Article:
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Experimental Diabetes Research
Volume 2012 (2012), Article ID 438238, 19 pages
Research Article

TXNIP Links Innate Host Defense Mechanisms to Oxidative Stress and Inflammation in Retinal Muller Glia under Chronic Hyperglycemia: Implications for Diabetic Retinopathy

1Department of Anatomy and Cell Biology, Wayne State University, Detroit, MI 48201, USA
2Center for Molecular Medicine and Genetics, Wayne State University, Detroit, MI 48201, USA
3Department of Ophthalmology, Wayne State University, Detroit, MI 48201, USA

Received 14 July 2011; Accepted 27 November 2011

Academic Editor: Muthuswamy Balasubramanyam

Copyright © 2012 Takhellambam S. Devi et al. This is an open access article distributed under the Creative Commons Attribution License, which permits unrestricted use, distribution, and reproduction in any medium, provided the original work is properly cited.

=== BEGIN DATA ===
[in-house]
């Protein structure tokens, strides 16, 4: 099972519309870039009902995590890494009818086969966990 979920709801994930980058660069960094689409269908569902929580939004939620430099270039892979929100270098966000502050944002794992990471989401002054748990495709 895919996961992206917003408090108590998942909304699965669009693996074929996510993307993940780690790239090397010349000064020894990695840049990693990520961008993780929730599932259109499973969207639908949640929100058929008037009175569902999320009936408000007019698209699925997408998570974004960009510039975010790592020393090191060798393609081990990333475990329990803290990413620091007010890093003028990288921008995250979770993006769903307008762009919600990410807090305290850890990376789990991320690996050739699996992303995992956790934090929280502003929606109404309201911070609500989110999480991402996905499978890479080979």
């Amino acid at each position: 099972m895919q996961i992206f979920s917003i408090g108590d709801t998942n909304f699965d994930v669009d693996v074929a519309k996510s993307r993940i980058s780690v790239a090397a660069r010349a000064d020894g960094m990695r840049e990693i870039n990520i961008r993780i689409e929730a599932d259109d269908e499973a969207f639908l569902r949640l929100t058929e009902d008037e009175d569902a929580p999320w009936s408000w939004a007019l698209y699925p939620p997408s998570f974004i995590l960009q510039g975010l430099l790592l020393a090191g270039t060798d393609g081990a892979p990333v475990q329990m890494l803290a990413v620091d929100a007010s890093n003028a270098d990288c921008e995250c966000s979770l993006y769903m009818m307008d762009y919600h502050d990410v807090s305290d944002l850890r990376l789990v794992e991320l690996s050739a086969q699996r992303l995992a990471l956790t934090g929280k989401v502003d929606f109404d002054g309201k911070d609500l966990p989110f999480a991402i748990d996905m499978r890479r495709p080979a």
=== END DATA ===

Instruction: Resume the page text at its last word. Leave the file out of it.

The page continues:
Thioredoxin Interacting Protein (TXNIP) mediates retinal inflammation, gliosis, and apoptosis in experimental diabetes. Here, we investigate the temporal response of Muller glia to high glucose (HG) and TXNIP expression using a rat Muller cell line (rMC1) in culture. We examined if HG-induced TXNIP expression evokes host defense mechanisms in rMC1 in response to metabolic abnormalities. HG causes sustained up-regulation of TXNIP (2 h to 5 days), ROS generation, ATP depletion, ER stress, and inflammation. Various cellular defense mechanisms are activated by HG: (i) NLRP3 inflammasome, (ii) ER stress response (sXBP1), (iii) hypoxic-like HIF-1α induction, (iv) autophagy/mitophagy, and (v) apoptosis. We also found in vivo that streptozocin-induced diabetic rats have higher retinal TXNIP and innate immune response gene expression than normal rats. Knock down of TXNIP by intravitreal siRNA reduces inflammation (IL-1β) and gliosis (GFAP) in the diabetic retina. TXNIP ablation in vitro prevents ROS generation, restores ATP level and autophagic LC3B induction in rMC1. Thus, our results show that HG sustains TXNIP up-regulation in Muller glia and evokes a program of cellular defense/survival mechanisms that ultimately lead to oxidative stress, ER stress/inflammation, autophagy and apoptosis. TXNIP is a potential target to ameliorate blinding ocular complications of diabetic retinopathy.